Medicare Advantage Pros And Cons

See if Medicare Advantage is right for you

Meredith Miller
Published on
January 22, 2024
Updated on
January 22, 2024

Medicare Advantage is a great alternative to the Original Medicare (Parts A and B) offered by the federal government. Medicare Advantage plans are offered by private insurance companies and will offer more comprehensive benefits, with some Advantage plans including prescription drug coverage. However, Medicare Advantage is not right for everyone, which is why FirstQuote Medicare is here to help you weigh the pros and cons of Medicare Advantage.

Brief Overview Of Medicare Advantage Plans

Medicare Advantage plans come in many forms, just like private insurance. These include HMOs, which have a cheap network but no out of network coverage, PPOs, which have a smaller discount but out of network coverage, Medical Savings Accounts, Special Needs Plans and more.

There are choices out there for just about anyone. Within those types of plans, there can be a lot of variation in terms of what levels of coverage the plans have, how high the copays are, the premiums, the deductibles, the network, and anything else that might affect whether the plan is good for your needs.

Brief Overview Of How Advantage Works

Medicare Advantage works differently from Original Medicare. Under Original Medicare, the government runs the entire plan directly. Under Advantage, it is private insurance companies that create and operate the plans. The government then pays those companies for your care.

Private health insurance companies are required to cover the same Part A and Part B services as Original Medicare, but other than that they are free to make changes. For example, most of these plans choose to include prescription drug coverage, which is not a part of the government Medicare plan. You interact with the insurance company instead of the government when you file claims, make payments, and do everything else you need.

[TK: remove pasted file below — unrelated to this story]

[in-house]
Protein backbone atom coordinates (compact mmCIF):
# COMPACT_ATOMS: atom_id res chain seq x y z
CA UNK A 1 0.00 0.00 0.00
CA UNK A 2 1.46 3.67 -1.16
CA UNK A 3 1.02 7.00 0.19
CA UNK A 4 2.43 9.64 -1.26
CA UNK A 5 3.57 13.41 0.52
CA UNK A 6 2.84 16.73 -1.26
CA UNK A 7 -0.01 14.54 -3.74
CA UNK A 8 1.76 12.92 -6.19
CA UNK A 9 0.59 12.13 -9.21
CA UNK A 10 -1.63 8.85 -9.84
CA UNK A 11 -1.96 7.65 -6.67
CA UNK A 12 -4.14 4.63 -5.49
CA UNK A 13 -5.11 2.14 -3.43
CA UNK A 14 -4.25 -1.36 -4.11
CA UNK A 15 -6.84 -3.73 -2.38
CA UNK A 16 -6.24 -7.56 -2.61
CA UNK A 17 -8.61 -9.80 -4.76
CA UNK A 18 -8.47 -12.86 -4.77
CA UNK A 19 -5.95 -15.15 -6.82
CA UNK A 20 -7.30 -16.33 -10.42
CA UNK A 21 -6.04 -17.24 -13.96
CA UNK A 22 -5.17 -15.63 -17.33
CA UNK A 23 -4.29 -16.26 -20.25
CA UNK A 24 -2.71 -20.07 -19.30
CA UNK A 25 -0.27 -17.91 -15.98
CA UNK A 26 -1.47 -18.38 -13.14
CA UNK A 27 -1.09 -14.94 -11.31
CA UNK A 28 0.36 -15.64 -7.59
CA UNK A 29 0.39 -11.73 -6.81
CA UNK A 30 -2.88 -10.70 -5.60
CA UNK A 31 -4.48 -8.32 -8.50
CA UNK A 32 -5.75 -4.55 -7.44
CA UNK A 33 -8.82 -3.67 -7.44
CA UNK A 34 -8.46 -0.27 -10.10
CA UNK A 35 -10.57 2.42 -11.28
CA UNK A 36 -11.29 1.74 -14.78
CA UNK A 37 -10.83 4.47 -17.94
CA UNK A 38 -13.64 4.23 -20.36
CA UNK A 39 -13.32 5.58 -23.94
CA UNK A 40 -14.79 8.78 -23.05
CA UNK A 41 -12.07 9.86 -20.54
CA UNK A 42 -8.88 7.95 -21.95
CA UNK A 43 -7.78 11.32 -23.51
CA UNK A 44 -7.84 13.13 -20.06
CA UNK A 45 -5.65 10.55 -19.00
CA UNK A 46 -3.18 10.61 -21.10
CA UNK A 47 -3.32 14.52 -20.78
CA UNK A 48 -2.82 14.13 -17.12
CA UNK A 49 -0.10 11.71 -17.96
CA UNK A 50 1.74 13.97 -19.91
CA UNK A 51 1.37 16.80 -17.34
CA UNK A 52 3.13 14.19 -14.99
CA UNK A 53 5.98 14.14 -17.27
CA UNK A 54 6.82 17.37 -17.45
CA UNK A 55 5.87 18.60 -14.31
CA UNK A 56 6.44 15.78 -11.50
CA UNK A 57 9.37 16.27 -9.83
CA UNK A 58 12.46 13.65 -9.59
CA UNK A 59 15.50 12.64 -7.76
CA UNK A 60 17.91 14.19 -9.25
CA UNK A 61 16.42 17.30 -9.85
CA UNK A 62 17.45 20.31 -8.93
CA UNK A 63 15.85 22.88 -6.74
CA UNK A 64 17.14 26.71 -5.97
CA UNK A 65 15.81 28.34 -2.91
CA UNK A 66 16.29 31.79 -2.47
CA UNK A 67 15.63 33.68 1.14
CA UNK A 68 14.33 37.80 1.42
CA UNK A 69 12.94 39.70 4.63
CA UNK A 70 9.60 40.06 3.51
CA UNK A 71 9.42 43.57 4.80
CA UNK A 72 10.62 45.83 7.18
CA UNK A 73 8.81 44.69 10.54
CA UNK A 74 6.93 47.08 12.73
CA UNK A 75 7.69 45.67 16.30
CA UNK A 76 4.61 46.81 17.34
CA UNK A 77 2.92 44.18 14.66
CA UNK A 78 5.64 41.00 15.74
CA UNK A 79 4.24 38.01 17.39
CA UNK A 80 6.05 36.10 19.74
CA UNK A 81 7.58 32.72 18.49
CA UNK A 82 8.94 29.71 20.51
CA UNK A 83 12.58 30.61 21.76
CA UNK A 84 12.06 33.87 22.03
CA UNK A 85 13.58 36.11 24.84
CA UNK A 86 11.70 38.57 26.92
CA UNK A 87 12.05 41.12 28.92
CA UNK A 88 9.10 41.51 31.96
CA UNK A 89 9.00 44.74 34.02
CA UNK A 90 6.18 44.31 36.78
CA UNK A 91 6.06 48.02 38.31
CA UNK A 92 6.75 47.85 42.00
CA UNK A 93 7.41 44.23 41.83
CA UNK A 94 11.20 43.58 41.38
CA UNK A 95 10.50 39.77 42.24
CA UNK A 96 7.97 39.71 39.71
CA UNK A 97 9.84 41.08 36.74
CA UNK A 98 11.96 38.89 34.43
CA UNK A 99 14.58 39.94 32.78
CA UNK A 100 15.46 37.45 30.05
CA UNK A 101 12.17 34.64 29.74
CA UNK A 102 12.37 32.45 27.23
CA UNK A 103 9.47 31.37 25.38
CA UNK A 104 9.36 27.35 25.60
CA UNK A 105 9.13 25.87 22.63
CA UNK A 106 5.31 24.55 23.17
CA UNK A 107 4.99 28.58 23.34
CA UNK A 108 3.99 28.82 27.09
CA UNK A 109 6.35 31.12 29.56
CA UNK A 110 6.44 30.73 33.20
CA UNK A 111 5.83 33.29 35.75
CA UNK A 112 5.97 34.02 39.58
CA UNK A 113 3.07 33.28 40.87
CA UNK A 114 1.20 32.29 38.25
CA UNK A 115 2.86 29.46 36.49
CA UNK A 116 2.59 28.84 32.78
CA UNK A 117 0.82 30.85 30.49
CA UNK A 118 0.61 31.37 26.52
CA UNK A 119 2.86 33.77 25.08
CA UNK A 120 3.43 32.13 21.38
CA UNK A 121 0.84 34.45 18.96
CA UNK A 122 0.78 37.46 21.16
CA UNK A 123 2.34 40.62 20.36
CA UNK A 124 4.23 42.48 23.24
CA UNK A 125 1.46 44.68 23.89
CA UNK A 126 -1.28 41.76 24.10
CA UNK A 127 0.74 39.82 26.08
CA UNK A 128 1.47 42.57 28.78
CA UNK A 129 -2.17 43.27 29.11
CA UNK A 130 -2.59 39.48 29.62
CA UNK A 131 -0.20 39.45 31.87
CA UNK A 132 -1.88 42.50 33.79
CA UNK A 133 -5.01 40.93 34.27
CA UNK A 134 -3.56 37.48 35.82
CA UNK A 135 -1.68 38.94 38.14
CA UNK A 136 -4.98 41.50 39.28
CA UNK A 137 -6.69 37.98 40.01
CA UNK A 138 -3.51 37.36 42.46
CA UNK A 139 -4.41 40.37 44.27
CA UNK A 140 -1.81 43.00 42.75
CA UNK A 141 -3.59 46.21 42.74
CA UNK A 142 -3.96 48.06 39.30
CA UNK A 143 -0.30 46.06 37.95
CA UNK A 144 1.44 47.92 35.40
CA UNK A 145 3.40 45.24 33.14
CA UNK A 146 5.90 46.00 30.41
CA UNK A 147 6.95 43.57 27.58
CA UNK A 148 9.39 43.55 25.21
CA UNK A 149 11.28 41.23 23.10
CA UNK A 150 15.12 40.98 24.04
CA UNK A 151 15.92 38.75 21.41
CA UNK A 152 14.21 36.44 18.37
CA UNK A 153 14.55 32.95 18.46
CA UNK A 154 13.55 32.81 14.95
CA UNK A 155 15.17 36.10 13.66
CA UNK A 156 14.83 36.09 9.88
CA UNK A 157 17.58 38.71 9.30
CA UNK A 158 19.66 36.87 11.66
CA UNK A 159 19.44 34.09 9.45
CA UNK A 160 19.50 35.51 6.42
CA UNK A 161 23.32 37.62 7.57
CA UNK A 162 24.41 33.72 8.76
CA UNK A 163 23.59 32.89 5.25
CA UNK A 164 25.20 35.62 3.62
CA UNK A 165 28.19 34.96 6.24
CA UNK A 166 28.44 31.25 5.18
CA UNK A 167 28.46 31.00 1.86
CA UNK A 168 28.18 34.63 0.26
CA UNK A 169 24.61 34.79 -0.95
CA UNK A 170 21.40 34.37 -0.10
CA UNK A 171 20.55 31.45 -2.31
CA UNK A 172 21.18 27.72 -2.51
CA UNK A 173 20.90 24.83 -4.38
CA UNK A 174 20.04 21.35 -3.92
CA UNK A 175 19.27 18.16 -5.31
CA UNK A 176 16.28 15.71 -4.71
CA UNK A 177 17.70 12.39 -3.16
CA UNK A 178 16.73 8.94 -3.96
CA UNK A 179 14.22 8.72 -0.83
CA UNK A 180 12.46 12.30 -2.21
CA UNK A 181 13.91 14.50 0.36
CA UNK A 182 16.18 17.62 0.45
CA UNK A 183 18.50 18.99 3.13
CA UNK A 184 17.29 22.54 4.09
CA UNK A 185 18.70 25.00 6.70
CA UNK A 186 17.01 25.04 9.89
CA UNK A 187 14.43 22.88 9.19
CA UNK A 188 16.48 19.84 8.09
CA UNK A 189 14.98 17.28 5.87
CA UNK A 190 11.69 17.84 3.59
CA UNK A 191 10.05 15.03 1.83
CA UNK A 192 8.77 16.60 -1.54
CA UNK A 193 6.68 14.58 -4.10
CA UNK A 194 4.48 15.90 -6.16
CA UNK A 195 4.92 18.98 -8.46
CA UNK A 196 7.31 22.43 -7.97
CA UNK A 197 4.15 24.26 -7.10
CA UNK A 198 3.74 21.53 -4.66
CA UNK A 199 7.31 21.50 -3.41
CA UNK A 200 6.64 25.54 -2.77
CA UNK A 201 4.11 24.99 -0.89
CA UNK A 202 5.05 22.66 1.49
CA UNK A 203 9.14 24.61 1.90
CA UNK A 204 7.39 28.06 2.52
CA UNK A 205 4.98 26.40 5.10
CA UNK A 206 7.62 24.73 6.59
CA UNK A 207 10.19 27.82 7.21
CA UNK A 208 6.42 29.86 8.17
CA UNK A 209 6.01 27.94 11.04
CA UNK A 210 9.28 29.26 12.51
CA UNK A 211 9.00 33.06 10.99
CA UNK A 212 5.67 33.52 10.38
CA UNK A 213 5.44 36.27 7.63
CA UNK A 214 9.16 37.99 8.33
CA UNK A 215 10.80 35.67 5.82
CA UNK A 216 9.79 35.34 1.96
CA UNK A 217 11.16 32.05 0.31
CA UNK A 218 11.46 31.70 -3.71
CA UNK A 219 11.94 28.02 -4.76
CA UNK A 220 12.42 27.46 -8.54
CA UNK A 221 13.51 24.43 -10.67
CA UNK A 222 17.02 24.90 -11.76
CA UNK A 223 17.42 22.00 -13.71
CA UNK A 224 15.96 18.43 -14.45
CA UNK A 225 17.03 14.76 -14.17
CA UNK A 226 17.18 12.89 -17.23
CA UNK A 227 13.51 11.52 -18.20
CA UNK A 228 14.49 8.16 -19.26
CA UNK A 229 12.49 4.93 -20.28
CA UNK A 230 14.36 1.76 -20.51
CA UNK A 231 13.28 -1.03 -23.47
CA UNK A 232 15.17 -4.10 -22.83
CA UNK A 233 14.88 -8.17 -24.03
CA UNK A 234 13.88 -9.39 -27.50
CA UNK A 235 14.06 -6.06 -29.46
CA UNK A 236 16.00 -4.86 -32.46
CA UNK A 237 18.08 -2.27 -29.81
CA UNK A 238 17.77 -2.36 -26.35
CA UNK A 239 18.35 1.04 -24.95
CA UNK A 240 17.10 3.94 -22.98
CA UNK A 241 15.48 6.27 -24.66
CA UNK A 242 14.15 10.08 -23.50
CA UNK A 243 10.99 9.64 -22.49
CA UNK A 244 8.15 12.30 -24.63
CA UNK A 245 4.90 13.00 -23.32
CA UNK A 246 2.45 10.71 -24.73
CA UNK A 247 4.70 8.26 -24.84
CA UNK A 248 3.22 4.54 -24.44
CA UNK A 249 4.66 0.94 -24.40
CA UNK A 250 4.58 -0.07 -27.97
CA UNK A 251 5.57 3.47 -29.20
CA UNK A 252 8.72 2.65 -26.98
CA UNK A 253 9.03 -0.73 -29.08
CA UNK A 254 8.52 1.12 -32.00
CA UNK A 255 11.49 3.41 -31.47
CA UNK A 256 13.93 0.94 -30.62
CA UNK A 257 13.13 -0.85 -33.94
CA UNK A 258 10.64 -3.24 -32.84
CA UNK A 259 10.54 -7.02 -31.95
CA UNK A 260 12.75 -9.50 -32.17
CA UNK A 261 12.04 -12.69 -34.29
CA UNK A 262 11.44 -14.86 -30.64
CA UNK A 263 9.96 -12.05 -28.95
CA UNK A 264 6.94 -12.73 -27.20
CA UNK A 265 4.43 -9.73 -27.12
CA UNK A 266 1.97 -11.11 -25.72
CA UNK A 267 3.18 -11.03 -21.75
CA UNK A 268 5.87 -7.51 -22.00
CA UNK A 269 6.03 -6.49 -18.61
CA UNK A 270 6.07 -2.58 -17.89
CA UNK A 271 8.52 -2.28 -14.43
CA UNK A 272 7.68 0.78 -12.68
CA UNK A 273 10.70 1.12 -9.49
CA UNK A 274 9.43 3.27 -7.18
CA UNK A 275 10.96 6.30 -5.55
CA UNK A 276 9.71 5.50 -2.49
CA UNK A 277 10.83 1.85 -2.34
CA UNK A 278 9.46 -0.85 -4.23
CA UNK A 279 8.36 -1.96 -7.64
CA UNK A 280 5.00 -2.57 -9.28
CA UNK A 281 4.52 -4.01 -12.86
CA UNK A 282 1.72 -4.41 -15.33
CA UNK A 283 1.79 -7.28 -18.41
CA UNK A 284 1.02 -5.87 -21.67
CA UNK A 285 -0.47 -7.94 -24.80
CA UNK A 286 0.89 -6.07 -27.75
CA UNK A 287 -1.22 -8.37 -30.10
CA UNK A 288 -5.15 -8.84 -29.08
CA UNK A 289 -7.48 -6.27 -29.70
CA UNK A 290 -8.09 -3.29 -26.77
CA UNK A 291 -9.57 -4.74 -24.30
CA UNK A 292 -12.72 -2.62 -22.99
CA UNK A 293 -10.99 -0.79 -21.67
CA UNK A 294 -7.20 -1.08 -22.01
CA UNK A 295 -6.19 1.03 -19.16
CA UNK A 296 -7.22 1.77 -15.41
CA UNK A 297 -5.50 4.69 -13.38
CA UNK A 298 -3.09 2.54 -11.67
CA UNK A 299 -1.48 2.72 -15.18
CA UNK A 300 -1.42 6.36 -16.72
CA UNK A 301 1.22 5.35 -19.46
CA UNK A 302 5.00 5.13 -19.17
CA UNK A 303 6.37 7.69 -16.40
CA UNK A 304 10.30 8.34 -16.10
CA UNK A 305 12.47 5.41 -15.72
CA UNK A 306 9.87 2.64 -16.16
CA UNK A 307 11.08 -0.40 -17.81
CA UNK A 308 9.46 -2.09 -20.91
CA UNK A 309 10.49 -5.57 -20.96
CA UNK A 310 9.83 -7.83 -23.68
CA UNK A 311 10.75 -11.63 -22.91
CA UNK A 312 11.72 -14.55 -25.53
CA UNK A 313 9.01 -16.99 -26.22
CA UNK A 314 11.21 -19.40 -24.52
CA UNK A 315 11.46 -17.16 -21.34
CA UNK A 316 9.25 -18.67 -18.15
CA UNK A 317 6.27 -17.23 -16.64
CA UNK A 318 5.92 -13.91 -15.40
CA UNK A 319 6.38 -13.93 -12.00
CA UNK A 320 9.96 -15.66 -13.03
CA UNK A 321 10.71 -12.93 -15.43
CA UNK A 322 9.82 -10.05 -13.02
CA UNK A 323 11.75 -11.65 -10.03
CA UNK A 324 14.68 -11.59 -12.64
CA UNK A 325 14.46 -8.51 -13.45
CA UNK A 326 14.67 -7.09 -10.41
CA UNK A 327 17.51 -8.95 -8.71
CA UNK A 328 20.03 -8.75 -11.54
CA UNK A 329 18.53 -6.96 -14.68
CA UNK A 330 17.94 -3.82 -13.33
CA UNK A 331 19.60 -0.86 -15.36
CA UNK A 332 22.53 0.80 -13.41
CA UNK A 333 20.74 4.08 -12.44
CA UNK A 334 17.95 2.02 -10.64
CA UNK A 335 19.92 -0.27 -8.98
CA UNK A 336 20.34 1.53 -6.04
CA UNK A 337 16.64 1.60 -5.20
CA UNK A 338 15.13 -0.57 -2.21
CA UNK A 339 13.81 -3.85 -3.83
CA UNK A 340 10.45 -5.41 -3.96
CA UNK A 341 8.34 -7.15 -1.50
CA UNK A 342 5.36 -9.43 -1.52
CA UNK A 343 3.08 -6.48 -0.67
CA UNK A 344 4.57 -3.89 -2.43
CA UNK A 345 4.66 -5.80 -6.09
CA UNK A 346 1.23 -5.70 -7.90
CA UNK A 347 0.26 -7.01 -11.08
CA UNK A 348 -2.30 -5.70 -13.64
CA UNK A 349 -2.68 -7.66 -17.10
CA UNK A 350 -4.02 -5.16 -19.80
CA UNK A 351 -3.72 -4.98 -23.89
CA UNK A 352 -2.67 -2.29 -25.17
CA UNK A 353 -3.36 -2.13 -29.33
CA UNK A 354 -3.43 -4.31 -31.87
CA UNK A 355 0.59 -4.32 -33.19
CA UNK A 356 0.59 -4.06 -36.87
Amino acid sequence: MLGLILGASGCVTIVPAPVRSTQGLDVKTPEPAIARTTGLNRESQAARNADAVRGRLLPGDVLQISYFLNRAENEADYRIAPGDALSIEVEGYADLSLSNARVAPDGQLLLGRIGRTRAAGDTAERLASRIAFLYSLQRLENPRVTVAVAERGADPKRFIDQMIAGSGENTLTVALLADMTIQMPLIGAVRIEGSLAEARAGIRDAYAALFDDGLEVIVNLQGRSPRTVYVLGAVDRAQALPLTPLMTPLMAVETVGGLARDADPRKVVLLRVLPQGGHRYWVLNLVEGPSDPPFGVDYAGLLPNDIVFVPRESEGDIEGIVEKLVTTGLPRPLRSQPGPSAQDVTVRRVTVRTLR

Medicare Advantage Pros and Cons

Looking at the pros and cons of Medicare Advantage can help you decide on whether to try it out. The biggest pro of Advantage is that it lets you make choices about your plan. Medicare tends to be one size fits all- there is just one plan with one set of benefits. With Medicare Advantage, you get a lot more scope to find a plan that is cheaper, has better coverage for your needs, or lets you keep doctors you like.

Medicare Advantage pros and cons include downsides as well. The cons are that they can be confusing to understand and that you may have to give something up to get a different plan. For example, plans with low premiums tend to have high deductibles, so they stop saving money if you have to use them a lot. Think about these Medicare Advantage pros and cons even before you turn 65. Medicare Advantage pros and cons might make the difference in your choice.

Advantages of Medicare Advantage

Let’s take a look at some of the biggest advantages of enrolling in a Medicare Advantage plan.